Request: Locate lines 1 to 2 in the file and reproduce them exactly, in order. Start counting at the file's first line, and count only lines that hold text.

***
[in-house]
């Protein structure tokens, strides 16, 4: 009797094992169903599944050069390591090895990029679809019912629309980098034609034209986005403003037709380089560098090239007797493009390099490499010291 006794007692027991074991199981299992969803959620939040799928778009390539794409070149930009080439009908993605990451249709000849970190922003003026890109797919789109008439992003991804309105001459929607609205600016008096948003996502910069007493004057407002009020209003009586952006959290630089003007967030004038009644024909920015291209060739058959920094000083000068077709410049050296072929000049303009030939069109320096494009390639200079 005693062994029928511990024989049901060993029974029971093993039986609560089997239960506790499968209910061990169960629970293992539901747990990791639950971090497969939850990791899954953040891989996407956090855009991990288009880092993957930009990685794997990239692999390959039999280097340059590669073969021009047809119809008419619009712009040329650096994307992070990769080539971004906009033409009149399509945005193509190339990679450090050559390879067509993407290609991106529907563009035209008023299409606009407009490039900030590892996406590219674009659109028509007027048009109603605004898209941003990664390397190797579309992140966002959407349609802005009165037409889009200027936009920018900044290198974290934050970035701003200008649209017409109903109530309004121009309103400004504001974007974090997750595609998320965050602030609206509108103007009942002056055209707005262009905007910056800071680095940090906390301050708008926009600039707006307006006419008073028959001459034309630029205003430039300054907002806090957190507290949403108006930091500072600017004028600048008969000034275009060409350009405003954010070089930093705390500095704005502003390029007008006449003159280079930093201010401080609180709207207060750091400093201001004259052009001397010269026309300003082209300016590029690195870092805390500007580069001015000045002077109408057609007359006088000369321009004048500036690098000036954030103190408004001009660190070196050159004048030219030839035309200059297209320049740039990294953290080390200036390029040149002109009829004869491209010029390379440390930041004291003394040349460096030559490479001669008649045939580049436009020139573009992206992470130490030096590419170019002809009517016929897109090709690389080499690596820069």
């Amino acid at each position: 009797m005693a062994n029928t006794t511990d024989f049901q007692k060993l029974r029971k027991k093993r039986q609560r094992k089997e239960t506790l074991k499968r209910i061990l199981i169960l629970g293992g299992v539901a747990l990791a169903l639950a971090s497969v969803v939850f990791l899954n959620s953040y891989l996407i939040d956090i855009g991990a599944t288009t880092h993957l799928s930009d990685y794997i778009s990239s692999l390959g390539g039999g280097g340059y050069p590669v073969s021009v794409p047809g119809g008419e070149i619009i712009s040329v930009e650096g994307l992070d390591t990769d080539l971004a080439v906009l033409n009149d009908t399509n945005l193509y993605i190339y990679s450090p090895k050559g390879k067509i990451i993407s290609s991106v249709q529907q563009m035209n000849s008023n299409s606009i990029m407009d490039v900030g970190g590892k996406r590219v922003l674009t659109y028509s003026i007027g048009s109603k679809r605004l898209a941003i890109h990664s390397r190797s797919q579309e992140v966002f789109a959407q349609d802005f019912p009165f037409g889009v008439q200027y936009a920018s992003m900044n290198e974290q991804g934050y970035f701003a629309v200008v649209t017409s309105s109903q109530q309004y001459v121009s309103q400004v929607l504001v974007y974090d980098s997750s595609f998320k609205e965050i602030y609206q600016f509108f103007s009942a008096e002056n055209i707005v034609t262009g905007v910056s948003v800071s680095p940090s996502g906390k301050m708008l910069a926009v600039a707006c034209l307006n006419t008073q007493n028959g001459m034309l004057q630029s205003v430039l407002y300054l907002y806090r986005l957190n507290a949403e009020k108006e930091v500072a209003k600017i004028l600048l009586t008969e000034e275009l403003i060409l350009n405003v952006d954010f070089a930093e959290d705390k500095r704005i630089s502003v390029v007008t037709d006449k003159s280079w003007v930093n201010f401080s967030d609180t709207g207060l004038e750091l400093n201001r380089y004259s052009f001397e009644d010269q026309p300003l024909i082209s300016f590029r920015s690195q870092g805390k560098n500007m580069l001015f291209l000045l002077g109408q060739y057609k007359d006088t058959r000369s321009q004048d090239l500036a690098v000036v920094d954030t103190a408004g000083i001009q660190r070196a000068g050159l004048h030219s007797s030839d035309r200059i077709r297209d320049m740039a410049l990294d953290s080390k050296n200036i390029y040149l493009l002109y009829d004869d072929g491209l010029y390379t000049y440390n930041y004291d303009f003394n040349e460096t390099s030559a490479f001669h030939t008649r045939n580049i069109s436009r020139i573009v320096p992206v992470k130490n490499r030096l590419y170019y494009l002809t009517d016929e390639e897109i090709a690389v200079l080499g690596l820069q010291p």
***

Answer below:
[in-house]
């Protein structure tokens, strides 16, 4: 009797094992169903599944050069390591090895990029679809019912629309980098034609034209986005403003037709380089560098090239007797493009390099490499010291 006794007692027991074991199981299992969803959620939040799928778009390539794409070149930009080439009908993605990451249709000849970190922003003026890109797919789109008439992003991804309105001459929607609205600016008096948003996502910069007493004057407002009020209003009586952006959290630089003007967030004038009644024909920015291209060739058959920094000083000068077709410049050296072929000049303009030939069109320096494009390639200079 005693062994029928511990024989049901060993029974029971093993039986609560089997239960506790499968209910061990169960629970293992539901747990990791639950971090497969939850990791899954953040891989996407956090855009991990288009880092993957930009990685794997990239692999390959039999280097340059590669073969021009047809119809008419619009712009040329650096994307992070990769080539971004906009033409009149399509945005193509190339990679450090050559390879067509993407290609991106529907563009035209008023299409606009407009490039900030590892996406590219674009659109028509007027048009109603605004898209941003990664390397190797579309992140966002959407349609802005009165037409889009200027936009920018900044290198974290934050970035701003200008649209017409109903109530309004121009309103400004504001974007974090997750595609998320965050602030609206509108103007009942002056055209707005262009905007910056800071680095940090906390301050708008926009600039707006307006006419008073028959001459034309630029205003430039300054907002806090957190507290949403108006930091500072600017004028600048008969000034275009060409350009405003954010070089930093705390500095704005502003390029007008006449003159280079930093201010401080609180709207207060750091400093201001004259052009001397010269026309300003082209300016590029690195870092805390500007580069001015000045002077109408057609007359006088000369321009004048500036690098000036954030103190408004001009660190070196050159004048030219030839035309200059297209320049740039990294953290080390200036390029040149002109009829004869491209010029390379440390930041004291003394040349460096030559490479001669008649045939580049436009020139573009992206992470130490030096590419170019002809009517016929897109090709690389080499690596820069």